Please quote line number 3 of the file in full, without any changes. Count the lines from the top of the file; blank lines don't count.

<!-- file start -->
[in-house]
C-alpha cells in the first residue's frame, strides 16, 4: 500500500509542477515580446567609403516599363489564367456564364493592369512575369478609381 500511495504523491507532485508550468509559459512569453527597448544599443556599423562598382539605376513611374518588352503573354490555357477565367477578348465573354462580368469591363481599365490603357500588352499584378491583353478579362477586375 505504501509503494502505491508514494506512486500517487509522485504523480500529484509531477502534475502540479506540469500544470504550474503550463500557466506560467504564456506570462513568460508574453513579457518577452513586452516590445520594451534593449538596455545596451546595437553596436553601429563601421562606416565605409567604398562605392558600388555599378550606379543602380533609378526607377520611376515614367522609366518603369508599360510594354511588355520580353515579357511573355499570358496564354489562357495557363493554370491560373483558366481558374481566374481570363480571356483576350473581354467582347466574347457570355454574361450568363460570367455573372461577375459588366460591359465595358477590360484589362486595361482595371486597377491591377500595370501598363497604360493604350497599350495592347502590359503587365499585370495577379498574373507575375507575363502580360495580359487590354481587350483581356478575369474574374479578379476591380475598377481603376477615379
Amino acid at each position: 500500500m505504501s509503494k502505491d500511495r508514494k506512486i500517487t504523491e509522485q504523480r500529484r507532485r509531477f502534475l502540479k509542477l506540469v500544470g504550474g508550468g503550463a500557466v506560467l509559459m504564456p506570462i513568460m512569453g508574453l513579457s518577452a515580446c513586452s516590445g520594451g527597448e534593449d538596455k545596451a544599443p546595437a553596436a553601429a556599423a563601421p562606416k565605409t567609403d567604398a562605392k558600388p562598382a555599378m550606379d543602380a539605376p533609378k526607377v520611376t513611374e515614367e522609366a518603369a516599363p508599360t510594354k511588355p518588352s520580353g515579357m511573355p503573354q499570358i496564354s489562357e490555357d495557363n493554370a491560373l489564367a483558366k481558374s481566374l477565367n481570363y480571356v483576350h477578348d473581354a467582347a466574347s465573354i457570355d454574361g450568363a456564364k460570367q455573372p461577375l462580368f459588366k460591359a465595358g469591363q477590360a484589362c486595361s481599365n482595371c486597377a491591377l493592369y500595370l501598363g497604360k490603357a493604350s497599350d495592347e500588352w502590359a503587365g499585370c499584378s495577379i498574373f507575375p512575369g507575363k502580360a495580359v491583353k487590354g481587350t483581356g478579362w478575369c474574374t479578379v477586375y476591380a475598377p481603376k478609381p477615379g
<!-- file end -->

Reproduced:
Amino acid at each position: 500500500m505504501s509503494k502505491d500511495r508514494k506512486i500517487t504523491e509522485q504523480r500529484r507532485r509531477f502534475l502540479k509542477l506540469v500544470g504550474g508550468g503550463a500557466v506560467l509559459m504564456p506570462i513568460m512569453g508574453l513579457s518577452a515580446c513586452s516590445g520594451g527597448e534593449d538596455k545596451a544599443p546595437a553596436a553601429a556599423a563601421p562606416k565605409t567609403d567604398a562605392k558600388p562598382a555599378m550606379d543602380a539605376p533609378k526607377v520611376t513611374e515614367e522609366a518603369a516599363p508599360t510594354k511588355p518588352s520580353g515579357m511573355p503573354q499570358i496564354s489562357e490555357d495557363n493554370a491560373l489564367a483558366k481558374s481566374l477565367n481570363y480571356v483576350h477578348d473581354a467582347a466574347s465573354i457570355d454574361g450568363a456564364k460570367q455573372p461577375l462580368f459588366k460591359a465595358g469591363q477590360a484589362c486595361s481599365n482595371c486597377a491591377l493592369y500595370l501598363g497604360k490603357a493604350s497599350d495592347e500588352w502590359a503587365g499585370c499584378s495577379i498574373f507575375p512575369g507575363k502580360a495580359v491583353k487590354g481587350t483581356g478579362w478575369c474574374t479578379v477586375y476591380a475598377p481603376k478609381p477615379g